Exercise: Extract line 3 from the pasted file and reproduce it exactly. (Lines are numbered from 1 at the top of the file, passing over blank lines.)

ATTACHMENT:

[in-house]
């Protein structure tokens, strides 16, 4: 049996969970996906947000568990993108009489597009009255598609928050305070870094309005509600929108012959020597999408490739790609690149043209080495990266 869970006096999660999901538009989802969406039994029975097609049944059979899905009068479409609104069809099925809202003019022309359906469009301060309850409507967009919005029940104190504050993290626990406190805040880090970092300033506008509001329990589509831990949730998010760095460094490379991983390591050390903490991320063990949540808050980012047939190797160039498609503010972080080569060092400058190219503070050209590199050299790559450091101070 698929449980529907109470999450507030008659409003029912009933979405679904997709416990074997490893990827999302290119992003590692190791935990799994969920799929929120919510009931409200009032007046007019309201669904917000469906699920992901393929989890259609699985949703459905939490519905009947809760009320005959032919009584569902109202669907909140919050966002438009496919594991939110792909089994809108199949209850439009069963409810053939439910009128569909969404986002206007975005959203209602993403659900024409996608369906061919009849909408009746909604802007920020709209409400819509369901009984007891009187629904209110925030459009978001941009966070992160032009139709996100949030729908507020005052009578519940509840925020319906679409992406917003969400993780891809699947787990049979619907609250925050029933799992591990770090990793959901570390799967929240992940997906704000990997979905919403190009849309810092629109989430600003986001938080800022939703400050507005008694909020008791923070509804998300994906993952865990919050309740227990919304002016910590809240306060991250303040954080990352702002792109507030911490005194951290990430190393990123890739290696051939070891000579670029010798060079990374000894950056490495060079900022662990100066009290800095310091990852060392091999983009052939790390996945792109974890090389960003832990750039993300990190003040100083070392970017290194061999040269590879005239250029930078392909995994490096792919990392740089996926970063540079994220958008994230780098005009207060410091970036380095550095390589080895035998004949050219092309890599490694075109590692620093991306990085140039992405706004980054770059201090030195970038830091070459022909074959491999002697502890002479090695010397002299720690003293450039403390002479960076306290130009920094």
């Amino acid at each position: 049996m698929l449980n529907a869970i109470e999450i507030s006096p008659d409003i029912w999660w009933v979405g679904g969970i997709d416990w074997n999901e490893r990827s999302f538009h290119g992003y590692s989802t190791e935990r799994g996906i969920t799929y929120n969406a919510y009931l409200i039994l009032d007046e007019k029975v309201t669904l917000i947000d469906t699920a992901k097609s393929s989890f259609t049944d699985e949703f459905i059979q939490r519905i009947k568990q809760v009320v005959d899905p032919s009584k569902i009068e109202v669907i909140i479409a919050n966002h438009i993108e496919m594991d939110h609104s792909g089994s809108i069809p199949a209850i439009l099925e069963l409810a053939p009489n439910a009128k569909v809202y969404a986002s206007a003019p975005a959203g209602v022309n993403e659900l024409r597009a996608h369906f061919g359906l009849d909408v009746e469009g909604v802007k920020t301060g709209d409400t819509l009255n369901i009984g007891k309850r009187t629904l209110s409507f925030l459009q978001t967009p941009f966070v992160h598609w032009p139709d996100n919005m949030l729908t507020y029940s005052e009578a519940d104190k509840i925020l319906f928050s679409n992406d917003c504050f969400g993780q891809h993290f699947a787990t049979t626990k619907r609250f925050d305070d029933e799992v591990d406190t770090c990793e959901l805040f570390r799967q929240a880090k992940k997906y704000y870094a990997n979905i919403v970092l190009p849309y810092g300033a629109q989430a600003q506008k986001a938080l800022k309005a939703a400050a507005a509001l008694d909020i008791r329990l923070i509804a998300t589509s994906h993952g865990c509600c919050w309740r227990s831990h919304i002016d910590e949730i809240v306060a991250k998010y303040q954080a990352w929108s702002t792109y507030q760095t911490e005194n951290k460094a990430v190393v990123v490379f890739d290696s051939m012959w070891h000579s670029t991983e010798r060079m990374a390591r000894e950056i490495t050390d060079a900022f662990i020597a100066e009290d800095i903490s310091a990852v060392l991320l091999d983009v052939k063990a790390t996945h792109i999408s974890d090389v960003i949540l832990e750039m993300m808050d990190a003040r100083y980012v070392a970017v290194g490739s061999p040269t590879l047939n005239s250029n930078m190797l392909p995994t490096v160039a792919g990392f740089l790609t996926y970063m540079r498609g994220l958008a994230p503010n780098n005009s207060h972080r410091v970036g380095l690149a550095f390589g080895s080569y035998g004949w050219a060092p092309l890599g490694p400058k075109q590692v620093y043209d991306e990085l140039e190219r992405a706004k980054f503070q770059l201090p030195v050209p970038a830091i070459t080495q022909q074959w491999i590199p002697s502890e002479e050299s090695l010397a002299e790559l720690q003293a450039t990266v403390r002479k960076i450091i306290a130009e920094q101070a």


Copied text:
């Amino acid at each position: 049996m698929l449980n529907a869970i109470e999450i507030s006096p008659d409003i029912w999660w009933v979405g679904g969970i997709d416990w074997n999901e490893r990827s999302f538009h290119g992003y590692s989802t190791e935990r799994g996906i969920t799929y929120n969406a919510y009931l409200i039994l009032d007046e007019k029975v309201t669904l917000i947000d469906t699920a992901k097609s393929s989890f259609t049944d699985e949703f459905i059979q939490r519905i009947k568990q809760v009320v005959d899905p032919s009584k569902i009068e109202v669907i909140i479409a919050n966002h438009i993108e496919m594991d939110h609104s792909g089994s809108i069809p199949a209850i439009l099925e069963l409810a053939p009489n439910a009128k569909v809202y969404a986002s206007a003019p975005a959203g209602v022309n993403e659900l024409r597009a996608h369906f061919g359906l009849d909408v009746e469009g909604v802007k920020t301060g709209d409400t819509l009255n369901i009984g007891k309850r009187t629904l209110s409507f925030l459009q978001t967009p941009f966070v992160h598609w032009p139709d996100n919005m949030l729908t507020y029940s005052e009578a519940d104190k509840i925020l319906f928050s679409n992406d917003c504050f969400g993780q891809h993290f699947a787990t049979t626990k619907r609250f925050d305070d029933e799992v591990d406190t770090c990793e959901l805040f570390r799967q929240a880090k992940k997906y704000y870094a990997n979905i919403v970092l190009p849309y810092g300033a629109q989430a600003q506008k986001a938080l800022k309005a939703a400050a507005a509001l008694d909020i008791r329990l923070i509804a998300t589509s994906h993952g865990c509600c919050w309740r227990s831990h919304i002016d910590e949730i809240v306060a991250k998010y303040q954080a990352w929108s702002t792109y507030q760095t911490e005194n951290k460094a990430v190393v990123v490379f890739d290696s051939m012959w070891h000579s670029t991983e010798r060079m990374a390591r000894e950056i490495t050390d060079a900022f662990i020597a100066e009290d800095i903490s310091a990852v060392l991320l091999d983009v052939k063990a790390t996945h792109i999408s974890d090389v960003i949540l832990e750039m993300m808050d990190a003040r100083y980012v070392a970017v290194g490739s061999p040269t590879l047939n005239s250029n930078m190797l392909p995994t490096v160039a792919g990392f740089l790609t996926y970063m540079r498609g994220l958008a994230p503010n780098n005009s207060h972080r410091v970036g380095l690149a550095f390589g080895s080569y035998g004949w050219a060092p092309l890599g490694p400058k075109q590692v620093y043209d991306e990085l140039e190219r992405a706004k980054f503070q770059l201090p030195v050209p970038a830091i070459t080495q022909q074959w491999i590199p002697s502890e002479e050299s090695l010397a002299e790559l720690q003293a450039t990266v403390r002479k960076i450091i306290a130009e920094q101070a």